• When Nehemiah and Ezra read the Law to the Jews, they mourned and wept (Neh 8:9)
  • Jesus had a spitting ministry, or he healed people by use of saliva, sometimes mixed with mud (Mark 7:33; 8:23; John 9:6-7)
  • Following the outpouring of the Spirit, the onlookers declared that those speaking in tongues must have been drunk (Acts 2:1-13). As a side note, the behaviour identified with drunkness was probably not the activity of tongues, since the people understood what was being said in their own language, and no one speaks in another language by getting drunk. Rather, other behaviour must have exhibited other forms of strangeness.
  • Not to mention the varied reactions during exorcisms (i.e. Mark 1:23-28; Luke 4:33-35)

You see, when we examine the spectrum of the biblical text, we see tensions right across it. That’s because differing people were writing to differing groups in differing areas at differing times. And they definitely weren’t thinking about all the details of a 21st century global world.

So when it comes to our church gatherings, we cannot easily run to 1 Cor 14:33 and state it as a stamp of approval on how we are to see the order of God come into our midst. I think it would miss both the dynamic of God and the dynamic of the Scripture text.

Of course, the biblical text tells us that God is not a God of disorder, rather he is a God of peace. But the text, that same God-breathed text, also makes clear that our God is a God of ‘disorder’ at times. Shall we survey Genesis to Revelation? Or let’s just consider the bullet points above. I think Isaiah would have made a few of us blush. I suppose spitting on someone would not be considered the most well-mannered of actions.

So when the church gathers, there is no doubt in my mind there are things that the shepherds, the elders, must consider. Again, I am involved in such week in and week out. And I have had to deal with those awkward moments. Not a lot. But I have some. But I would never give up allowing people to pray spontaneously, prophesy, burst forth in a psalm, hymn or spiritual song, share a message in tongues, weep in repentance, or shout with joy exuberant all to make sure we never ever felt uncomfortable. I believe such would be a great grievance to God’s Spirit. And we would miss out on these instructions of Paul within the same Corinthian context:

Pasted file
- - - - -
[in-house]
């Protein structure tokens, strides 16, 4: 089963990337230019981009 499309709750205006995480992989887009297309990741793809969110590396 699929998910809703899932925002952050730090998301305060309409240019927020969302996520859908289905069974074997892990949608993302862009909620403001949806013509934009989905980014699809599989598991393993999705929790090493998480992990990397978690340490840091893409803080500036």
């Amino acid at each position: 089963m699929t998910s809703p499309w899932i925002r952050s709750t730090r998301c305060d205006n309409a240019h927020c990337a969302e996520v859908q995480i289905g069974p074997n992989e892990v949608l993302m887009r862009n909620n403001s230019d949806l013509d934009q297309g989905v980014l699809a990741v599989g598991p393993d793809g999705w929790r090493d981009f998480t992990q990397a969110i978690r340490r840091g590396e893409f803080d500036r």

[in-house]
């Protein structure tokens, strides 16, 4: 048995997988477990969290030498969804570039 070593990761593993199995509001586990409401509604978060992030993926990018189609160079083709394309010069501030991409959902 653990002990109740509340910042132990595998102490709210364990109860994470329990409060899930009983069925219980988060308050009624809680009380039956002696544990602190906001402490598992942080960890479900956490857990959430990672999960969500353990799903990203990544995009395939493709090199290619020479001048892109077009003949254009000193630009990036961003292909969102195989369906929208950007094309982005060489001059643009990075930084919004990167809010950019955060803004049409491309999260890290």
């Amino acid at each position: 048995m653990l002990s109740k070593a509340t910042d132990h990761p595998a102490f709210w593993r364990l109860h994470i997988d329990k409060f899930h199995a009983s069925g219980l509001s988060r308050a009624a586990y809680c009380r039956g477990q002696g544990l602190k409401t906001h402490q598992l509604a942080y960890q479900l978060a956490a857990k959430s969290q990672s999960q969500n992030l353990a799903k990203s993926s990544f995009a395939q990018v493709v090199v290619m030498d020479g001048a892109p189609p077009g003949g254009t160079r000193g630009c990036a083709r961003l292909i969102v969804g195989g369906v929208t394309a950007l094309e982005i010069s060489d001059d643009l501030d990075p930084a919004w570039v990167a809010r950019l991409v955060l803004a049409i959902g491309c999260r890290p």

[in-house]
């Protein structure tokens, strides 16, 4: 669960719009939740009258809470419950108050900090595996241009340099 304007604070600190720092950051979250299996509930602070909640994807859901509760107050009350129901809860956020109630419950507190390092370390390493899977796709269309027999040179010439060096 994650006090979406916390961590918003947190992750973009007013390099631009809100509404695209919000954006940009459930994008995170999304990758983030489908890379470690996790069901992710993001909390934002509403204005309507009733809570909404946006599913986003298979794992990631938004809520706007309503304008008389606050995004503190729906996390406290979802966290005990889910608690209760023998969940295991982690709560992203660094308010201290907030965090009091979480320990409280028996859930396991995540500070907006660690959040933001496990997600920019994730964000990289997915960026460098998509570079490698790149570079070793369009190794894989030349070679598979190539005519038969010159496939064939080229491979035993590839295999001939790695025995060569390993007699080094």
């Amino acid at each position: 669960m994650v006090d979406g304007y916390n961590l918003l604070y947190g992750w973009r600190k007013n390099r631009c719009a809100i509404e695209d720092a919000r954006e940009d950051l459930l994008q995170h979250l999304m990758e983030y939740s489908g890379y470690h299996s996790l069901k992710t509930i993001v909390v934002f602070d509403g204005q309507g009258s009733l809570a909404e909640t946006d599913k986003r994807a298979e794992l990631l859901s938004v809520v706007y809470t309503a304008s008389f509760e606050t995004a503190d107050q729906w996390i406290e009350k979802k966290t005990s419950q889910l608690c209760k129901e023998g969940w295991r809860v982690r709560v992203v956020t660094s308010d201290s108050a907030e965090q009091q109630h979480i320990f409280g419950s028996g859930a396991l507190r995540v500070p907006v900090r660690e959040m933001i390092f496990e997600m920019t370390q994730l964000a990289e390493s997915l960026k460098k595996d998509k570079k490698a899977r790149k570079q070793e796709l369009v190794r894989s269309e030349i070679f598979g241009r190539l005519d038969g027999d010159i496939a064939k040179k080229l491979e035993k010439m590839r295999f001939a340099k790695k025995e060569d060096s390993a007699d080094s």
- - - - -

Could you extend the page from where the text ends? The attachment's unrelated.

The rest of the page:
What then shall we say, brothers and sisters? When you come together, each of you has a hymn, or a word of instruction, a revelation, a tongue or an interpretation. Everything must be done so that the church may be built up. (1 Cor 14:26)

Did we catch that? – each of you has…..

Not just pastors and assistant pastors and worship leaders.

Of course everything must be done to build up. But we have to make space for such so that we can be built up.

In the end, there is no doubt that leaders are called to lead, protect, guard and wisely administrate (not in a secretarial way, but more in a leading way, as I believe the Greek word intends in 1 Cor 12:28). And sometimes we will need to bring an end to something that is causing disorder, we will have to correct, all with wisdom and grace.

But we will also, at times, need to allow for something a little ‘disorderly’ to happen that the Spirit might do the work that he and he alone can do. To stop that out of tune song, to stop the sobbing of repentance, to clamp down on prophecies, well, this could be just as disorderly than to allow for them.

I hope we can agree that there is no straight and hard line to this. But I also hope that, from now on, 1 Cor 14:33 is not simply seen as the fall back or trump card to protect us from what God might stir amongst his people in a somewhat spontaneous and unexpected way. Even if the spontaneity causes a little discomfort.

He is with us. He will lead us. He will give us discernment and wisdom. Let’s make some space for the body to be the body in our gatherings.